Sexuality and Aging in Emma Thompson’s Good Luck to You, Leo Grande

Emma Thompson is no stranger to giving awe-inspiring, critically acclaimed performances on the big screen, with a career spanning four decades and two Academy Awards to her credit. But despite a distinguished filmography that includes Sense and Sensibility, Howards End, Love Actually, Nanny McPhee, and Saving Mr. Banks, Thompson’s most recent role has her exposing everything for the first time, both physically and figuratively.

Good Luck to You, Leo Grande, which is currently streaming on Hulu, is directed by Sophie Hyde and written by Katy Brand. It centers on Nancy Stokes (Thompson), a middle-aged, widowed, and recently retired religious education teacher who, after a lifetime of sexual restraint, decides to hire a charming, young sex worker named Leo Grande, played by Peaky Blinders’ Daryl McCormack. Leo uses his abilities to assist Nancy in having a transformative sexual awakening, despite the fact that they may not seem like a conventional match on paper. As a result, the two unexpectedly connect on a human level.

“The concept [was] great and Emma’s brilliant, but together they just felt like magic,” Hyde tells Yahoo Entertainment during a recent interview for the resulting sex-positive dramatic-comedy. Good Luck to You, Leo Grande, which had its world premiere at the Sundance Film Festival in January, received acclaim and Oscar speculation for Thompson.

The film has received a lot of attention for its climactic, satisfying sex scene, which Thompson and company revealed wasn’t originally in the script but was added during production. While much of the two-hander is conversational, almost stage-like, as Nancy nervously considers if she’ll go through various deeds with Leo, the film has drawn plenty of attention for its dialogue.
“We moved towards it as a group,” Thompson, 63, says. “It was earned through our exploration of the characters and the situation and what was right. You couldn’t in a way have made a decision about the end until we’d been through the journey with them… These two people were having a good time without any reservations, without qualifications… And yet it was not a romance. I loved that. I thought that was radical to show intimacy without romance.”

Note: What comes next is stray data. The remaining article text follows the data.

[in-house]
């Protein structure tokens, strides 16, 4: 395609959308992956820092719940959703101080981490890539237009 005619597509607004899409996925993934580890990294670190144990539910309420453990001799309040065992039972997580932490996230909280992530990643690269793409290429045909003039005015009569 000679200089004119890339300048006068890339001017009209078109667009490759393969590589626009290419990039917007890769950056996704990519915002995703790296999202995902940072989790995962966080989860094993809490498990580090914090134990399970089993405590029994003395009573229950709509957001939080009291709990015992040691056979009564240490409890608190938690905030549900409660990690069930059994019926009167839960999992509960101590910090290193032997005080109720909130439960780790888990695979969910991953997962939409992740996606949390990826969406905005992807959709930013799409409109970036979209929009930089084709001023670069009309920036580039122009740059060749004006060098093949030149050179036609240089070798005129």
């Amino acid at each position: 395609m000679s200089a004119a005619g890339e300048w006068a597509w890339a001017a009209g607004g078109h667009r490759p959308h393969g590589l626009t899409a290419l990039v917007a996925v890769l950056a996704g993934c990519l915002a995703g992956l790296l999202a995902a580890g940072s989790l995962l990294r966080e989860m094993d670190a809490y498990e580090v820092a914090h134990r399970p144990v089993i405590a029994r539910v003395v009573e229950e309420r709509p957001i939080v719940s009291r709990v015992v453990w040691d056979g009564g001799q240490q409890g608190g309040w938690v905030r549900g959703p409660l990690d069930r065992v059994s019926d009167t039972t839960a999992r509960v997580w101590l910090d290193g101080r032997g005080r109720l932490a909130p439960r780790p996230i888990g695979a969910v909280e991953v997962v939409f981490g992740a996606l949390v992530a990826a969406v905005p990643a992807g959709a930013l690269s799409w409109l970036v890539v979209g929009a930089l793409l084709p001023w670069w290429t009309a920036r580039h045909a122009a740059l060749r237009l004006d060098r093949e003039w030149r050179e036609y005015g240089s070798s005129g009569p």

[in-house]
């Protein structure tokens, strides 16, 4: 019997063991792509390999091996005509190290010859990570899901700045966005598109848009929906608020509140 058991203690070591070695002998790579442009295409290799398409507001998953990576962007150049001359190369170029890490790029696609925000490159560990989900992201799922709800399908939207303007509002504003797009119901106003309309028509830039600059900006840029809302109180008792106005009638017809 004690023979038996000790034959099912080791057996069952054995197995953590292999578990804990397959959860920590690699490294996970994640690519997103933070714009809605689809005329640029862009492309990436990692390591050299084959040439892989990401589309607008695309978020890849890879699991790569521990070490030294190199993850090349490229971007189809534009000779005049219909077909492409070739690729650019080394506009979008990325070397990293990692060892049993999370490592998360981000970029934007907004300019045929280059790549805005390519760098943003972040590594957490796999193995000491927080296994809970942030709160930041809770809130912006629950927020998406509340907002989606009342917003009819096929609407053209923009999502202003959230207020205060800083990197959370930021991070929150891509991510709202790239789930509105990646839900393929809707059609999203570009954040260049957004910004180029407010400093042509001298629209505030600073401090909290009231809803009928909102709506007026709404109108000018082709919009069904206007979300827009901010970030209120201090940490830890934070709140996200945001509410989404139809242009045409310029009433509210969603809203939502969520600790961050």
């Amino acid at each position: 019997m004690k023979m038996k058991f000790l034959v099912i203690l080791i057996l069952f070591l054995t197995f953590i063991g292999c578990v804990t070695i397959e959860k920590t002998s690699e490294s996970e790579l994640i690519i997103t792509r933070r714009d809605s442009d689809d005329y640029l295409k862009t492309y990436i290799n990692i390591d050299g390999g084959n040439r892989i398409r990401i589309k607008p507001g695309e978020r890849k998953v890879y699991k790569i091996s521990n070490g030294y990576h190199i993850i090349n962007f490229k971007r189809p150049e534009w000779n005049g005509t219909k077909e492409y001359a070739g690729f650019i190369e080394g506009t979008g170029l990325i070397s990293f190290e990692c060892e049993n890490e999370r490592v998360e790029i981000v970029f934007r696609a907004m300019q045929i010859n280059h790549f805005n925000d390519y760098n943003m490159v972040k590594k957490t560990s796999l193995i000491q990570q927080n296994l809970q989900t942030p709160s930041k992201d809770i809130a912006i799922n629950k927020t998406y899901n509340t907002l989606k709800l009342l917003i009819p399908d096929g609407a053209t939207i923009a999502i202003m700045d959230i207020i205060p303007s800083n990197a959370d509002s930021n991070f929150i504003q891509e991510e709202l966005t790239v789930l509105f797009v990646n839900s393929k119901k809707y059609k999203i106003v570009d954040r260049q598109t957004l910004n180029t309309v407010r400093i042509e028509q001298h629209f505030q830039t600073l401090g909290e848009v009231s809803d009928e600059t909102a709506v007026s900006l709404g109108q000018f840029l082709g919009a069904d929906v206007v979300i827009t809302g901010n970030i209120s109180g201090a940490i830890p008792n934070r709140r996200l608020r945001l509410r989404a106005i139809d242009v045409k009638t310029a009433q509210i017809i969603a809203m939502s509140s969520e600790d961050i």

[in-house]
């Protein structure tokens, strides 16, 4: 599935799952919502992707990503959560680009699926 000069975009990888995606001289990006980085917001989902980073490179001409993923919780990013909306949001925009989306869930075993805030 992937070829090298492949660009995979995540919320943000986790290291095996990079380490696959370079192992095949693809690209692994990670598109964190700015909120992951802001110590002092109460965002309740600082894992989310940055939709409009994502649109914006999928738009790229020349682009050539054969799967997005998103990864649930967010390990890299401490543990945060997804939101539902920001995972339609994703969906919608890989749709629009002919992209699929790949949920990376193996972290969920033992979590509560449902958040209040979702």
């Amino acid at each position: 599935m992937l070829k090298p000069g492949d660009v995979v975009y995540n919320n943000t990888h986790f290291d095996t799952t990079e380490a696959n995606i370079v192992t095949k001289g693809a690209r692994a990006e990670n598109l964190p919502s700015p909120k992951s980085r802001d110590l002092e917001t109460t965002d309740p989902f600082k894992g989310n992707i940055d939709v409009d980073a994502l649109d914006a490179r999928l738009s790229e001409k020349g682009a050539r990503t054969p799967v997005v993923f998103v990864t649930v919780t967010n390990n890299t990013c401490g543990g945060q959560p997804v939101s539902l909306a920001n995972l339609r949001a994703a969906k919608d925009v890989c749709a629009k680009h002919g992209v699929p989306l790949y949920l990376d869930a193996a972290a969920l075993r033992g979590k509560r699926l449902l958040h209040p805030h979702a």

The toughest thing Thompson has ever done, according to her, was a scene in the movie where Nancy is seen standing naked and staring in the mirror. The Harry Potter and Sense and Sensibility actress claims that “being Nancy” helped her get through it. eventually, despite some opposition.

“I mean, I was dragged, kicking and screaming. I was like, ‘Please don’t make me do this. Please,’” she recalls. “But I said, ‘OK. It’s all right. It’s not me… Nancy’s not objectifying herself… She’s not judging herself negatively or positively. It’s a weirdly neutral gaze and she’s looking at herself, not because of the outside, but because of the inside. She’s suddenly able to feel herself. So in a way it’s a rebirth. So that look in the mirror is the first time she’s ever seen her body, really.”

Hyde claims that she was aware of Thompson’s concerns.
“Because Emma’s an incredible person who’s very intellectually stimulating, and she has a lot of intellectual ideas, but she’s still like the rest of us, just soaked in a culture that teaches us we should hate our bodies,” Hyde explains.“You know, it’s not an easy thing to get out of… And especially as an actor, she’s confronted with that all the time… I knew that it was a difficult thing to do. I don’t think I realized just how hard the moment would be for her. Because she knows that for Nancy, Nancy’s just accessed this great pleasure in herself… For the first time in her life, she doesn’t care how it looks.”

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